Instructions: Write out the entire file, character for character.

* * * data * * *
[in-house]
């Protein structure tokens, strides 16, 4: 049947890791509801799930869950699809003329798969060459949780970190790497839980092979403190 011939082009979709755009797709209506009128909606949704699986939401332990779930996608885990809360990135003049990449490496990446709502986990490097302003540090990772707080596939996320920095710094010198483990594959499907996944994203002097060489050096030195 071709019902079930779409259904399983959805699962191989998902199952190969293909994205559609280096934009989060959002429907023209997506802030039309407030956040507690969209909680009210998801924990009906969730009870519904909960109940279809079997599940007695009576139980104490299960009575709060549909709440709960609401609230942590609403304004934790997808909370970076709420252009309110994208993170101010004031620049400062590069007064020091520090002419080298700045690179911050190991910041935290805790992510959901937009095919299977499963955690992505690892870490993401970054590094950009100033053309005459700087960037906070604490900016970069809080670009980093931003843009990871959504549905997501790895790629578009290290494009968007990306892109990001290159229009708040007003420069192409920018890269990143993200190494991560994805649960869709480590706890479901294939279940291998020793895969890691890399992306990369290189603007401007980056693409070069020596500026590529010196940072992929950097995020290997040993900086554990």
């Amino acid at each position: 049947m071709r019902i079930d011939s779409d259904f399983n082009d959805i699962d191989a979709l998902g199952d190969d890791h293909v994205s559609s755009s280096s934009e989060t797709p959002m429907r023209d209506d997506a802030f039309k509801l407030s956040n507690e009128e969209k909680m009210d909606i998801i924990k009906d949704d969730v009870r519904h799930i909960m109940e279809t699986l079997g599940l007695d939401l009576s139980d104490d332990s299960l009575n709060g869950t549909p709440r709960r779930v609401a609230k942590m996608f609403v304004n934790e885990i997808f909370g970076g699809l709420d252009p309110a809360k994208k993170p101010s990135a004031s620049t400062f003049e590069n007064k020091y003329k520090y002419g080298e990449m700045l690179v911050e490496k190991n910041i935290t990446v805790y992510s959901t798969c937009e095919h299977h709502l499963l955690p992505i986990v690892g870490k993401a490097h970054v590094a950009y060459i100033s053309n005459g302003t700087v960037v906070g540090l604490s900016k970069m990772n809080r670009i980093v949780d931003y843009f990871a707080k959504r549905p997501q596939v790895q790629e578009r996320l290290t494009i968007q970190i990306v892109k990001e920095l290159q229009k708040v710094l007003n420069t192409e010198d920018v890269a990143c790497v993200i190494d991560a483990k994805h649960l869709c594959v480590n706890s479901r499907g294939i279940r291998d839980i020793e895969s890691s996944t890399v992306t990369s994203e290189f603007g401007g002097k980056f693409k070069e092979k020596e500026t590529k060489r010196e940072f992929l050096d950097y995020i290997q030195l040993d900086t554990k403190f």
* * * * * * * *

[in-house]
């Protein structure tokens, strides 16, 4: 049947890791509801799930869950699809003329798969060459949780970190790497839980092979403190 011939082009979709755009797709209506009128909606949704699986939401332990779930996608885990809360990135003049990449490496990446709502986990490097302003540090990772707080596939996320920095710094010198483990594959499907996944994203002097060489050096030195 071709019902079930779409259904399983959805699962191989998902199952190969293909994205559609280096934009989060959002429907023209997506802030039309407030956040507690969209909680009210998801924990009906969730009870519904909960109940279809079997599940007695009576139980104490299960009575709060549909709440709960609401609230942590609403304004934790997808909370970076709420252009309110994208993170101010004031620049400062590069007064020091520090002419080298700045690179911050190991910041935290805790992510959901937009095919299977499963955690992505690892870490993401970054590094950009100033053309005459700087960037906070604490900016970069809080670009980093931003843009990871959504549905997501790895790629578009290290494009968007990306892109990001290159229009708040007003420069192409920018890269990143993200190494991560994805649960869709480590706890479901294939279940291998020793895969890691890399992306990369290189603007401007980056693409070069020596500026590529010196940072992929950097995020290997040993900086554990």
């Amino acid at each position: 049947m071709r019902i079930d011939s779409d259904f399983n082009d959805i699962d191989a979709l998902g199952d190969d890791h293909v994205s559609s755009s280096s934009e989060t797709p959002m429907r023209d209506d997506a802030f039309k509801l407030s956040n507690e009128e969209k909680m009210d909606i998801i924990k009906d949704d969730v009870r519904h799930i909960m109940e279809t699986l079997g599940l007695d939401l009576s139980d104490d332990s299960l009575n709060g869950t549909p709440r709960r779930v609401a609230k942590m996608f609403v304004n934790e885990i997808f909370g970076g699809l709420d252009p309110a809360k994208k993170p101010s990135a004031s620049t400062f003049e590069n007064k020091y003329k520090y002419g080298e990449m700045l690179v911050e490496k190991n910041i935290t990446v805790y992510s959901t798969c937009e095919h299977h709502l499963l955690p992505i986990v690892g870490k993401a490097h970054v590094a950009y060459i100033s053309n005459g302003t700087v960037v906070g540090l604490s900016k970069m990772n809080r670009i980093v949780d931003y843009f990871a707080k959504r549905p997501q596939v790895q790629e578009r996320l290290t494009i968007q970190i990306v892109k990001e920095l290159q229009k708040v710094l007003n420069t192409e010198d920018v890269a990143c790497v993200i190494d991560a483990k994805h649960l869709c594959v480590n706890s479901r499907g294939i279940r291998d839980i020793e895969s890691s996944t890399v992306t990369s994203e290189f603007g401007g002097k980056f693409k070069e092979k020596e500026t590529k060489r010196e940072f992929l050096d950097y995020i290997q030195l040993d900086t554990k403190f």